8 ways you’re blocking dental practice growth


Last weekend the Breathe team hosted a four-day retreat to help 12 clients master the art of leading and managing a dental practice. With the luxury of plenty of time, the coaching ranged from identifying core personal values to creating and leading a balanced team.

I am always curious about the blockers that slow a client’s progress and although this group varied from a single-handed squat to an eight-surgery West End practice, some of their blockers were surprisingly similar.

So, here are my Top Eight Blockers To Dental Practice Growth:

1. Low average patient value. This usually means the dentists are doing a little on a lot of patients. Most dentists love a big list of patients and the full diary that goes with it (despite the amount of time they have to spend doing check-ups). However, having a lot of patients means they rarely have to sell a treatment plan as most of their patients will say yes to a single unit of dentistry. In this situation, the opportunity cost is all the work that isn’t being done. If you’re interested in calculating your average patient value, divide your last 12 months gross by the number of patients who visited the practice during this period. The average patient value for Breathe Clients varies from £70-£90 for NHS practices to £180 to £400 for private practices. The number of active patients required for a full time private dentist is circa 800-1,000 adults, for an NHS dentist about twice this.

2. Low new patient numbers. New patient value will be greater than returning patient value and so a low number of new patients (less than 10 per full time dentist per month in a private practice and double that in an NHS practice) will slow the practice growth. If word of mouth together with an old website (more than three years old) are your only marketing tactics, you will likely suffer from poor new patient numbers. A well thought out marketing strategy can drive between 40 and 100 new private patients a month into your practice.

3. Bad opening hours. Patients are increasingly reluctant to fit in with your hours and practices that open seven days a week in supermarkets find that their busiest day of the week is a Sunday. (The second busiest is a Saturday). Some of our clients have more than doubled the size of their practices by opening outside of their old 35 hours a week regime.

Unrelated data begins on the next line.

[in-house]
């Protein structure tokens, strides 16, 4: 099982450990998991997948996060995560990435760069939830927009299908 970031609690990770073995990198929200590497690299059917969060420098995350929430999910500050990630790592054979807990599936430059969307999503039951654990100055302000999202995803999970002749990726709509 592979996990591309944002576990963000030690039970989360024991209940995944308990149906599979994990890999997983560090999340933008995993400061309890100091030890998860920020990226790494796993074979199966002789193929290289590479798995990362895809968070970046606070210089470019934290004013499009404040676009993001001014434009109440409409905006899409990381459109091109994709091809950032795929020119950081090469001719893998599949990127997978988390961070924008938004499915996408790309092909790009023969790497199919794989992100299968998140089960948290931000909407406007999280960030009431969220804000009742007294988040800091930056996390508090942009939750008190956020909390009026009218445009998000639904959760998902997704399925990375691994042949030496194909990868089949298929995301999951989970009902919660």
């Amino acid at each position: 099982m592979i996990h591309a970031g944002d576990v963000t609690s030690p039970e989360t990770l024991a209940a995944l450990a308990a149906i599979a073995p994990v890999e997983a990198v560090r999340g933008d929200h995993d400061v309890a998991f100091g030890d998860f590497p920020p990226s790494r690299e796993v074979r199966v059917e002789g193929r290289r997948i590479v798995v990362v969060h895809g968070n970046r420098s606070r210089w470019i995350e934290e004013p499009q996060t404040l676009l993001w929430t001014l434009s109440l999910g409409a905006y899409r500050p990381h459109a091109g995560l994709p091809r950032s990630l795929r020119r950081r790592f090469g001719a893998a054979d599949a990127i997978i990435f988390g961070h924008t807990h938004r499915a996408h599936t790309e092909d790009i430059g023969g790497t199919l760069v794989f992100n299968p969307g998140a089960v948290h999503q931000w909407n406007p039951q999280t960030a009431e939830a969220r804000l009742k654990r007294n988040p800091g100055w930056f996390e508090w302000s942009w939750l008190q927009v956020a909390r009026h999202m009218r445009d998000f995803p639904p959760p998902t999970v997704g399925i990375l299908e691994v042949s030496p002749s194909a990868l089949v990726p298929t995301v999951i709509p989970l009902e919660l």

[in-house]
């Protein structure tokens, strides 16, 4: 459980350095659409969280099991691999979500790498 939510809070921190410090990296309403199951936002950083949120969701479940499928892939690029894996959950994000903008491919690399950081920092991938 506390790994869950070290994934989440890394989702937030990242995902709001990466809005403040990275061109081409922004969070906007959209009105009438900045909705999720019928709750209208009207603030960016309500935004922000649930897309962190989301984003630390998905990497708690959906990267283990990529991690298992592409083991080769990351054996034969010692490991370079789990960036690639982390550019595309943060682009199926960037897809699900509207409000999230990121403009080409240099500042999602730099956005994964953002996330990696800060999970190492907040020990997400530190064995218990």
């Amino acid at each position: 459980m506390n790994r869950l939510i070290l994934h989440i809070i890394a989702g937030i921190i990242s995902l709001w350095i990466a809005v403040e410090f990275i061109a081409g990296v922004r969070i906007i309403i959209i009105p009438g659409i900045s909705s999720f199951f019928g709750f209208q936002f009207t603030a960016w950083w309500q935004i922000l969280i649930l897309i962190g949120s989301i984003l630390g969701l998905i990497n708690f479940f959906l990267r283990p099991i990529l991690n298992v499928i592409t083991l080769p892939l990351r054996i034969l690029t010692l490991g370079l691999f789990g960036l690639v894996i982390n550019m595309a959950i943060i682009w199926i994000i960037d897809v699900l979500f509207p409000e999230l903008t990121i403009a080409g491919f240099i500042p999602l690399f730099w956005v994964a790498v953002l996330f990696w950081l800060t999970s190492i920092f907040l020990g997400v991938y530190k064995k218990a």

4. Insufficient leadership and management resource. In many practices the owner has too many roles and simply too much to do, meaning that things simply don’t get done. Leadership and management during lunch breaks, evenings and weekends will slow your progress and stop you having any other sort of life! The impulse to do this tends to accompany the belief that working in your practice is more important than working on it. The result is fees get earned but the practice stays in limbo. And many practice managers simply lack enough skill (or training) in financial control, marketing, sales management and people management (particularly managing dentists) to have any hope of executing a business plan (typically spending most of their time operationally fire-fighting).

5. The wrong people. Low grossing associates, hygienists who just clean teeth, low-skill practice managers, receptionists who haven’t been trained to convert an enquiry into a new patient consultation… You get the picture.

6. Poor facilities. Bad location, poor parking, poor access. Paradoxically, I have visited some fantastic NHS clinics recently and some awful private practices. Clients are more discerning these days and they have a greater choice of practices so they can easily move to if they dislike your: wood chip walls, depressing patient lounge, blue-tacked notices telling them off, lack of air-con and wet film x-rays. Some dentists have been taking all the profit out of their practices for years and years and their practices inevitably slip behind their competition in every aspect.

7. The wrong proposition. The market is changing and it might be changing faster in your catchment – leaving your set of offerings behind.

8. A lacklustre owner. Lack of a robust and compelling growth plan, the resources to execute it and the belief that it will work…

If you recognise any of these blockers and you would like to talk about how to overcome them, email me on simon.hocken@breathebusiness.co.uk to arrange a chat.

With all good wishes,


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